Rekindling the creative fires of writing

Yesterday I went to a day-long writing seminar sponsored by the Washington Post and the Poynter Institute called Write Your Heart Out, Washington. The Post speakers were David Finkel, Bob Woodward, DaNeen Brown  and Ezra Klein while  Stephen Buckley (Dean of Faculty) and Roy Peter Clark (Senior Teacher) of the Poynter Institute served as  moderators. It was held at the Post headquarters where I had not visited in 15 years.

In a sense, I was revisiting the passion of my former livelihood, when I was a freelance journalist in Peru pitching story ideas and sweating deadlines. It reminded me that I really loved the intellectual challenge of explaining a country as challenging as Peru and finding news sources who could give a story an extra-dimension or a good quote. People and their lives were adrenaline for my beat. Anyone interested can check out some of my old stories on my other site, Peruvian Graffiti.

All the award-winning Post journalists spoke about their own work and how they developed their writing craft and story harvesting techniques. All but Klein were long-form (feature-length articles and books), and Klein, though a blogger by title, endorsed a more open format since article length is no longer dictated by column inch on newsprint. I learned something from each of them. Obviously, the seminar was a way for the Post to  showcase its leading writers to an audience eager to know the Post and the journalism business more deeply.

However, compared to other courses offered by, this one-day event was light on the red-pencil. rewrite-driven craft. Clark did an inspiring job of turning an hour chat into a romance with the inventiveness of the English language. He’s spent 30 years teaching writing and journalism so he knows how to turn lessons into morsels that can been absorbed and applied. It’s evident in the titles of his books, Writing Tools: 50 Essential Strategies for Every Writer or Help! For Writers: 210 Solutions to the Problems Every Writer Faces. I am tempted to take some of the online courses to sharpen my blunted skills.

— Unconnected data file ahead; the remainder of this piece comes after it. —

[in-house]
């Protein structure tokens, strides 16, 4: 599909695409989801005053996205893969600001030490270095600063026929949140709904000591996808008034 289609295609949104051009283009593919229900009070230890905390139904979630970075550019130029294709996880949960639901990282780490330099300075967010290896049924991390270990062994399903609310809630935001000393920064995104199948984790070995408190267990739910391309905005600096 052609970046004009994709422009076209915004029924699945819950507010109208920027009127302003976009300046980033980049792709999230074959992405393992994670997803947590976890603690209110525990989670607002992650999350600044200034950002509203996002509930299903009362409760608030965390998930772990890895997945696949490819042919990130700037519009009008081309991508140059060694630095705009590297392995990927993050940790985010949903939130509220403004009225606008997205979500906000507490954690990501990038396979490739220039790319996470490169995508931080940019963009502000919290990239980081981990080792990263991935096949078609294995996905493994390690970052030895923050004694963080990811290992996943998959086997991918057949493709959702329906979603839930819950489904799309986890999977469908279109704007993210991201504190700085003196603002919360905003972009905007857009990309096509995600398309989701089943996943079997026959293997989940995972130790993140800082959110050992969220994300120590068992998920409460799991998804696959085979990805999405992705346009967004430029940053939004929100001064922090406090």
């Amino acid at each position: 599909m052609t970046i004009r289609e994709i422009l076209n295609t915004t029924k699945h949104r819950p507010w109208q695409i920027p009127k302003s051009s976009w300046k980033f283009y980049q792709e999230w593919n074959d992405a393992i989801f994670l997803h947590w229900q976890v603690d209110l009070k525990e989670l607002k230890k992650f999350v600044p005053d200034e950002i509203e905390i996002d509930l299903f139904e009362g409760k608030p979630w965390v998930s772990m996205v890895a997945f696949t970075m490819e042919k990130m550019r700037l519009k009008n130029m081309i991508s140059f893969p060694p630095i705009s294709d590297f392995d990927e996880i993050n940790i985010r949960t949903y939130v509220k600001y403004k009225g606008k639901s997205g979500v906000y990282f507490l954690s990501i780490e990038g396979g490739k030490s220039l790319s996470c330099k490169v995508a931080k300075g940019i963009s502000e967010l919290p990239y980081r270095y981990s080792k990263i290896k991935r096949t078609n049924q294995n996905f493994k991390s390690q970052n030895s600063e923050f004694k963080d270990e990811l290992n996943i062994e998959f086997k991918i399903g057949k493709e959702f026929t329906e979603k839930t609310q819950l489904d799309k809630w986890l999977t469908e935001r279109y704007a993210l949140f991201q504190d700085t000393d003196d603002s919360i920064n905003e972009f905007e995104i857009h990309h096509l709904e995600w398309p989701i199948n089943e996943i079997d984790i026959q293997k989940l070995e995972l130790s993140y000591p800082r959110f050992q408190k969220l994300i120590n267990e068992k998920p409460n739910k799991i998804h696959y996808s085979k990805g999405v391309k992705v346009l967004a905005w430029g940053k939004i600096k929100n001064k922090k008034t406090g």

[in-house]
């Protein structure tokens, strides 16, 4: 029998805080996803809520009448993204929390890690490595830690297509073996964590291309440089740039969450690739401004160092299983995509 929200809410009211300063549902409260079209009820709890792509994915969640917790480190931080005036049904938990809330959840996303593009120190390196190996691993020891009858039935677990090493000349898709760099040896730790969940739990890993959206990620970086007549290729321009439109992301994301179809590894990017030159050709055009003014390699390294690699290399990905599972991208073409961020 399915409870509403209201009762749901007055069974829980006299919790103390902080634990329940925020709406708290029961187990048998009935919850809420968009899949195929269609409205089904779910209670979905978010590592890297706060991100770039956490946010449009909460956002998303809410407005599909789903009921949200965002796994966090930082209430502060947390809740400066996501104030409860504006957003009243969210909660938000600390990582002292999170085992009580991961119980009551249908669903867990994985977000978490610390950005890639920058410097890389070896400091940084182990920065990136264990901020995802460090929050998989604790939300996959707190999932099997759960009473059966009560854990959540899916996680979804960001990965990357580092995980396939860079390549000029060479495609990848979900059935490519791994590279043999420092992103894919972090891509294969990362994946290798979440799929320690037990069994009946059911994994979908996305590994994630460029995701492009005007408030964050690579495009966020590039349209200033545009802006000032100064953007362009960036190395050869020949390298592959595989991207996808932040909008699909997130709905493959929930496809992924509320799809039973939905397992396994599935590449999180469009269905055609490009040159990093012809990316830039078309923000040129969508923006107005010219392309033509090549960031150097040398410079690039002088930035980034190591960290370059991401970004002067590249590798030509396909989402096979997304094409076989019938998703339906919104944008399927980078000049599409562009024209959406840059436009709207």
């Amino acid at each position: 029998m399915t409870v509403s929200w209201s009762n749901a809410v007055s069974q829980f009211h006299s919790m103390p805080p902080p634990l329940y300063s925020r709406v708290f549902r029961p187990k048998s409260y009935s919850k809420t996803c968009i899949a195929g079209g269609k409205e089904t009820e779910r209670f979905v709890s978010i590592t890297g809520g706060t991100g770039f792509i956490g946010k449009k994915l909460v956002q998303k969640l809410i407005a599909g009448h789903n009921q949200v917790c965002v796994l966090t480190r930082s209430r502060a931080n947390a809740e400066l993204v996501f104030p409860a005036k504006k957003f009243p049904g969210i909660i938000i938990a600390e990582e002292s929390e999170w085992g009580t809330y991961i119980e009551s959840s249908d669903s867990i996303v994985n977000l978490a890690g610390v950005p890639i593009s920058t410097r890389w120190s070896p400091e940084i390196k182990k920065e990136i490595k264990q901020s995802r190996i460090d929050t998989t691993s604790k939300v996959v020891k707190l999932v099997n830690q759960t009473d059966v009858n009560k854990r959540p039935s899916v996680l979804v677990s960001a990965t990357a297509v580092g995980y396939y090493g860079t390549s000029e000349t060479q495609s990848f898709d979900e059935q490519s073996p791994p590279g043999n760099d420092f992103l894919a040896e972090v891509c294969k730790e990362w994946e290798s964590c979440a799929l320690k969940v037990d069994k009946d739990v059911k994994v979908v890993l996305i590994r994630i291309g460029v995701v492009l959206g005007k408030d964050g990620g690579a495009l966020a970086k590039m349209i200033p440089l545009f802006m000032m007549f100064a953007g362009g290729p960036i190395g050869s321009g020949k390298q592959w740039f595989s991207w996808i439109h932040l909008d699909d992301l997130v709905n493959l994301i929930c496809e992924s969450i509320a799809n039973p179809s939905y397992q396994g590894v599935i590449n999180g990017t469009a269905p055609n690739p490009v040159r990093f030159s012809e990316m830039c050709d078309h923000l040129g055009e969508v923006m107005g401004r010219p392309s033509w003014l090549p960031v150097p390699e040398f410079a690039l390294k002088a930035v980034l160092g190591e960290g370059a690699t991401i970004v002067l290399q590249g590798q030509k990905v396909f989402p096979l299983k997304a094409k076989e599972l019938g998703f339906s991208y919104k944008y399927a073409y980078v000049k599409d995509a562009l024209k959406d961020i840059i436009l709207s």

[Added May 20: And to top it all off, Clark posted a blog entry that summarized the four presentations.]

The seminar title itself somehow misses the mark. It made it sound as if the Post was trying to crowd-source its Metro section, encouraging new recruits to “write their hearts out.” The Poynter-WashPost event seems to be a periodical collaboration over the past few years. I suspect that the Post participants change from iteration to iteration, depending on who’s available. I suspect there were a lot of high school journalism teachers present as well as writer-reporters who publish in newsletters or magazines on their spare time.

For me, this exercise was an opportunity to re-examine what it takes to be writer, to employ  reporting and listening skills to dig up the “best obtainable version of the truth,” as Woordward said, to make the interior haggling over wording and meaning a core component of my self-identity, and to light a fire in the gut. These days, from this keyboard, writing a blog can require the same kind of intensity and honesty as writing a news story. I guess that may have been the real topic of this seminar.

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